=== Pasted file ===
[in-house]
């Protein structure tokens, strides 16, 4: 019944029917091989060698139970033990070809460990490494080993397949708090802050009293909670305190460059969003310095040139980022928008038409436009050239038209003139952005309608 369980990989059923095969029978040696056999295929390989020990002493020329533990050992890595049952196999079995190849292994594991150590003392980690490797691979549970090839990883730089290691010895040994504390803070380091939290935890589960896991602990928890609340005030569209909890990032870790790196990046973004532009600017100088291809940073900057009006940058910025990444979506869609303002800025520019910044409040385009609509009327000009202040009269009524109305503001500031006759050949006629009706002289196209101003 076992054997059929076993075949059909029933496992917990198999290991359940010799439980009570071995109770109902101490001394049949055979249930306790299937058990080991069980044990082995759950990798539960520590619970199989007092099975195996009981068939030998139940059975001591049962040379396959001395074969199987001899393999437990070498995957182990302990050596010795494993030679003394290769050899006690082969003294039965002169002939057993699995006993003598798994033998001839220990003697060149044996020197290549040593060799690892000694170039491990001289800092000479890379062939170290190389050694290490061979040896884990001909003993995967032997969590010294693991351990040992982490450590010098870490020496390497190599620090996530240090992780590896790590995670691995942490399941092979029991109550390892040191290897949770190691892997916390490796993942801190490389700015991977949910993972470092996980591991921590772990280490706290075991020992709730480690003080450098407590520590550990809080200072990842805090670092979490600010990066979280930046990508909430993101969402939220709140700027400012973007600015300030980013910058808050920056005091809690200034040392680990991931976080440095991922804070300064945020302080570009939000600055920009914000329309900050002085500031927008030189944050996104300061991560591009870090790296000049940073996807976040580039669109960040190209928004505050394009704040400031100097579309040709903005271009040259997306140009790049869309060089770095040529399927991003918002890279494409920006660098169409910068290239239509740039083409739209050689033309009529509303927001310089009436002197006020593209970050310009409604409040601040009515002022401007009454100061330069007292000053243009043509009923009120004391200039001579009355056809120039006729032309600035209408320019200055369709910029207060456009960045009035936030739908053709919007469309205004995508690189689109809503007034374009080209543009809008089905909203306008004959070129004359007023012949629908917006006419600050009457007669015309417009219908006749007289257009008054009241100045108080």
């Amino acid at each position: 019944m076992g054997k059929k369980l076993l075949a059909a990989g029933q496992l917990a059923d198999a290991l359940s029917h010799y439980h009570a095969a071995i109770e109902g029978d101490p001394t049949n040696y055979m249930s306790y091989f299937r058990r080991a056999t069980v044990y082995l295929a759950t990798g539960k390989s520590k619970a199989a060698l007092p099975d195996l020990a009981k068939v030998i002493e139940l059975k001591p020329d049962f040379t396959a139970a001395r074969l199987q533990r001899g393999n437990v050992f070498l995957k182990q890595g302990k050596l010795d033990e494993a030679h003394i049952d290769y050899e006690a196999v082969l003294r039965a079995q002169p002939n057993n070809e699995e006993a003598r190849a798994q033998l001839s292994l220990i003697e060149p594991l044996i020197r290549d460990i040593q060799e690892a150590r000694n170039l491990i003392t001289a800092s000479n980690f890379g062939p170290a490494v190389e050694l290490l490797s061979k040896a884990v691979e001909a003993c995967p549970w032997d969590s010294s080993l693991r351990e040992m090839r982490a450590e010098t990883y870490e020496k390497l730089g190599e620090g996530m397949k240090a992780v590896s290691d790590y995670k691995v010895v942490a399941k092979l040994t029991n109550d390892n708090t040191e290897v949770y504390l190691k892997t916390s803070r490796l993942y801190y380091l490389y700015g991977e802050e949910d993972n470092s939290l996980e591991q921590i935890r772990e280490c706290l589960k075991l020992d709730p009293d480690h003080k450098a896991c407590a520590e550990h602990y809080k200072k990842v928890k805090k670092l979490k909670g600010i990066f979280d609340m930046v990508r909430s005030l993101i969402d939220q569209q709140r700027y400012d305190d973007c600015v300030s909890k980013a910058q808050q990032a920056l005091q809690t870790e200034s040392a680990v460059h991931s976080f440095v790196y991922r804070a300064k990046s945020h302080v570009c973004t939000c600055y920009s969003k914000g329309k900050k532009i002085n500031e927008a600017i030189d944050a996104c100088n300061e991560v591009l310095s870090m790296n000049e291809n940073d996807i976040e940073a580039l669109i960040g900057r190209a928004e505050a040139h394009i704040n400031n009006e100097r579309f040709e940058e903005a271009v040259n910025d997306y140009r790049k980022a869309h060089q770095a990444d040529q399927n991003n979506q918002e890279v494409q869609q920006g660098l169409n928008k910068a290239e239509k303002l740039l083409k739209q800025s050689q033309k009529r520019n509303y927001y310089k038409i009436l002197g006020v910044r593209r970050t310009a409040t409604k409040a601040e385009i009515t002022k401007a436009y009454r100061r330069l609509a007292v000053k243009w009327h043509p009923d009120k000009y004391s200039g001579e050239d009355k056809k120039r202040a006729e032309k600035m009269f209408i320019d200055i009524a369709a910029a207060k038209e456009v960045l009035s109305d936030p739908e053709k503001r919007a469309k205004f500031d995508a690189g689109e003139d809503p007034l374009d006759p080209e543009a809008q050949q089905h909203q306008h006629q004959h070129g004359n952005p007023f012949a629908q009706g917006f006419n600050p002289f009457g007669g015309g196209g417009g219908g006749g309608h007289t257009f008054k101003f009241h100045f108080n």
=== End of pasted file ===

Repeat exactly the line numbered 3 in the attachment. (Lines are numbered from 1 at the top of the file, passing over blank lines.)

């Amino acid at each position: 019944m076992g054997k059929k369980l076993l075949a059909a990989g029933q496992l917990a059923d198999a290991l359940s029917h010799y439980h009570a095969a071995i109770e109902g029978d101490p001394t049949n040696y055979m249930s306790y091989f299937r058990r080991a056999t069980v044990y082995l295929a759950t990798g539960k390989s520590k619970a199989a060698l007092p099975d195996l020990a009981k068939v030998i002493e139940l059975k001591p020329d049962f040379t396959a139970a001395r074969l199987q533990r001899g393999n437990v050992f070498l995957k182990q890595g302990k050596l010795d033990e494993a030679h003394i049952d290769y050899e006690a196999v082969l003294r039965a079995q002169p002939n057993n070809e699995e006993a003598r190849a798994q033998l001839s292994l220990i003697e060149p594991l044996i020197r290549d460990i040593q060799e690892a150590r000694n170039l491990i003392t001289a800092s000479n980690f890379g062939p170290a490494v190389e050694l290490l490797s061979k040896a884990v691979e001909a003993c995967p549970w032997d969590s010294s080993l693991r351990e040992m090839r982490a450590e010098t990883y870490e020496k390497l730089g190599e620090g996530m397949k240090a992780v590896s290691d790590y995670k691995v010895v942490a399941k092979l040994t029991n109550d390892n708090t040191e290897v949770y504390l190691k892997t916390s803070r490796l993942y801190y380091l490389y700015g991977e802050e949910d993972n470092s939290l996980e591991q921590i935890r772990e280490c706290l589960k075991l020992d709730p009293d480690h003080k450098a896991c407590a520590e550990h602990y809080k200072k990842v928890k805090k670092l979490k909670g600010i990066f979280d609340m930046v990508r909430s005030l993101i969402d939220q569209q709140r700027y400012d305190d973007c600015v300030s909890k980013a910058q808050q990032a920056l005091q809690t870790e200034s040392a680990v460059h991931s976080f440095v790196y991922r804070a300064k990046s945020h302080v570009c973004t939000c600055y920009s969003k914000g329309k900050k532009i002085n500031e927008a600017i030189d944050a996104c100088n300061e991560v591009l310095s870090m790296n000049e291809n940073d996807i976040e940073a580039l669109i960040g900057r190209a928004e505050a040139h394009i704040n400031n009006e100097r579309f040709e940058e903005a271009v040259n910025d997306y140009r790049k980022a869309h060089q770095a990444d040529q399927n991003n979506q918002e890279v494409q869609q920006g660098l169409n928008k910068a290239e239509k303002l740039l083409k739209q800025s050689q033309k009529r520019n509303y927001y310089k038409i009436l002197g006020v910044r593209r970050t310009a409040t409604k409040a601040e385009i009515t002022k401007a436009y009454r100061r330069l609509a007292v000053k243009w009327h043509p009923d009120k000009y004391s200039g001579e050239d009355k056809k120039r202040a006729e032309k600035m009269f209408i320019d200055i009524a369709a910029a207060k038209e456009v960045l009035s109305d936030p739908e053709k503001r919007a469309k205004f500031d995508a690189g689109e003139d809503p007034l374009d006759p080209e543009a809008q050949q089905h909203q306008h006629q004959h070129g004359n952005p007023f012949a629908q009706g917006f006419n600050p002289f009457g007669g015309g196209g417009g219908g006749g309608h007289t257009f008054k101003f009241h100045f108080n």